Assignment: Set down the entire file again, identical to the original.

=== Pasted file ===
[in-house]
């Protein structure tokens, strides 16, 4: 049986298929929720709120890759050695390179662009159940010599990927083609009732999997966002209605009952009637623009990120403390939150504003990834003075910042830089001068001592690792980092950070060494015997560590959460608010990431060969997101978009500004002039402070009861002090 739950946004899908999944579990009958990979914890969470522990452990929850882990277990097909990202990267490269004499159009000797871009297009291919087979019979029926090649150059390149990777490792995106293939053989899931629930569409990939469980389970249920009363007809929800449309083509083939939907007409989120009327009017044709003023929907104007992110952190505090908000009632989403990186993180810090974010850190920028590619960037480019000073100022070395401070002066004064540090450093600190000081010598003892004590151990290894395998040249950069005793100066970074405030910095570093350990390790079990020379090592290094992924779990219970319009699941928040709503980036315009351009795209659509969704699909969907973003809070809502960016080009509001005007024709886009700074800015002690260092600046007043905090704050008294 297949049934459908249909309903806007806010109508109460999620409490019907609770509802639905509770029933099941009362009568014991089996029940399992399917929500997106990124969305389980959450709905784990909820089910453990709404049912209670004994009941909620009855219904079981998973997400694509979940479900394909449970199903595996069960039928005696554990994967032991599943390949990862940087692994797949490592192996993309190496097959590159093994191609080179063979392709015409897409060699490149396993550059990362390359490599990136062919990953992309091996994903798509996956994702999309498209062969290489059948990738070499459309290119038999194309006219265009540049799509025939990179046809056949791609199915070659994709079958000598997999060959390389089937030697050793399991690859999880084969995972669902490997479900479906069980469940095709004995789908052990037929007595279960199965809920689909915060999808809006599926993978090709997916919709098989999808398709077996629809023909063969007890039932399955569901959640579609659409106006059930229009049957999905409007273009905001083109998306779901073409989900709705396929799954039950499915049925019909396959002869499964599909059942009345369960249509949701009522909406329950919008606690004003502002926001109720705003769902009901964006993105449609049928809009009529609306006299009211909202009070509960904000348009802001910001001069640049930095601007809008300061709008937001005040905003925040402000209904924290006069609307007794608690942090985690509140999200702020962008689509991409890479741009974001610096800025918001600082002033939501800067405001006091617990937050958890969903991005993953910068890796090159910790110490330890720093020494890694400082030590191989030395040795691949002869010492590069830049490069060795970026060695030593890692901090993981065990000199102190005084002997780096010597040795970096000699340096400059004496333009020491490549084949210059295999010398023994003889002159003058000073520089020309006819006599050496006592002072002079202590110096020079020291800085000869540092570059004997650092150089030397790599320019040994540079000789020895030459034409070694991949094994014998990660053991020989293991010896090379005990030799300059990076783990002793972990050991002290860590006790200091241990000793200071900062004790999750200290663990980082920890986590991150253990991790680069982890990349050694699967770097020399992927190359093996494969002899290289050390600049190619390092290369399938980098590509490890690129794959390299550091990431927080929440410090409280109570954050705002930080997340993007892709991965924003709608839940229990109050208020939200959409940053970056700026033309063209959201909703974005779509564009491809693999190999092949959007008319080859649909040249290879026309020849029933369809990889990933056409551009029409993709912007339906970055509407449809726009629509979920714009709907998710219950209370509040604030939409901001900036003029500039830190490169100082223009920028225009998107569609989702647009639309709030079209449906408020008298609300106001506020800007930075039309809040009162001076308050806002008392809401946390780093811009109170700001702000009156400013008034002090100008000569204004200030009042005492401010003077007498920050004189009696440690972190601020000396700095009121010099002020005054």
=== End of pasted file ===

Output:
[in-house]
């Protein structure tokens, strides 16, 4: 049986298929929720709120890759050695390179662009159940010599990927083609009732999997966002209605009952009637623009990120403390939150504003990834003075910042830089001068001592690792980092950070060494015997560590959460608010990431060969997101978009500004002039402070009861002090 739950946004899908999944579990009958990979914890969470522990452990929850882990277990097909990202990267490269004499159009000797871009297009291919087979019979029926090649150059390149990777490792995106293939053989899931629930569409990939469980389970249920009363007809929800449309083509083939939907007409989120009327009017044709003023929907104007992110952190505090908000009632989403990186993180810090974010850190920028590619960037480019000073100022070395401070002066004064540090450093600190000081010598003892004590151990290894395998040249950069005793100066970074405030910095570093350990390790079990020379090592290094992924779990219970319009699941928040709503980036315009351009795209659509969704699909969907973003809070809502960016080009509001005007024709886009700074800015002690260092600046007043905090704050008294 297949049934459908249909309903806007806010109508109460999620409490019907609770509802639905509770029933099941009362009568014991089996029940399992399917929500997106990124969305389980959450709905784990909820089910453990709404049912209670004994009941909620009855219904079981998973997400694509979940479900394909449970199903595996069960039928005696554990994967032991599943390949990862940087692994797949490592192996993309190496097959590159093994191609080179063979392709015409897409060699490149396993550059990362390359490599990136062919990953992309091996994903798509996956994702999309498209062969290489059948990738070499459309290119038999194309006219265009540049799509025939990179046809056949791609199915070659994709079958000598997999060959390389089937030697050793399991690859999880084969995972669902490997479900479906069980469940095709004995789908052990037929007595279960199965809920689909915060999808809006599926993978090709997916919709098989999808398709077996629809023909063969007890039932399955569901959640579609659409106006059930229009049957999905409007273009905001083109998306779901073409989900709705396929799954039950499915049925019909396959002869499964599909059942009345369960249509949701009522909406329950919008606690004003502002926001109720705003769902009901964006993105449609049928809009009529609306006299009211909202009070509960904000348009802001910001001069640049930095601007809008300061709008937001005040905003925040402000209904924290006069609307007794608690942090985690509140999200702020962008689509991409890479741009974001610096800025918001600082002033939501800067405001006091617990937050958890969903991005993953910068890796090159910790110490330890720093020494890694400082030590191989030395040795691949002869010492590069830049490069060795970026060695030593890692901090993981065990000199102190005084002997780096010597040795970096000699340096400059004496333009020491490549084949210059295999010398023994003889002159003058000073520089020309006819006599050496006592002072002079202590110096020079020291800085000869540092570059004997650092150089030397790599320019040994540079000789020895030459034409070694991949094994014998990660053991020989293991010896090379005990030799300059990076783990002793972990050991002290860590006790200091241990000793200071900062004790999750200290663990980082920890986590991150253990991790680069982890990349050694699967770097020399992927190359093996494969002899290289050390600049190619390092290369399938980098590509490890690129794959390299550091990431927080929440410090409280109570954050705002930080997340993007892709991965924003709608839940229990109050208020939200959409940053970056700026033309063209959201909703974005779509564009491809693999190999092949959007008319080859649909040249290879026309020849029933369809990889990933056409551009029409993709912007339906970055509407449809726009629509979920714009709907998710219950209370509040604030939409901001900036003029500039830190490169100082223009920028225009998107569609989702647009639309709030079209449906408020008298609300106001506020800007930075039309809040009162001076308050806002008392809401946390780093811009109170700001702000009156400013008034002090100008000569204004200030009042005492401010003077007498920050004189009696440690972190601020000396700095009121010099002020005054």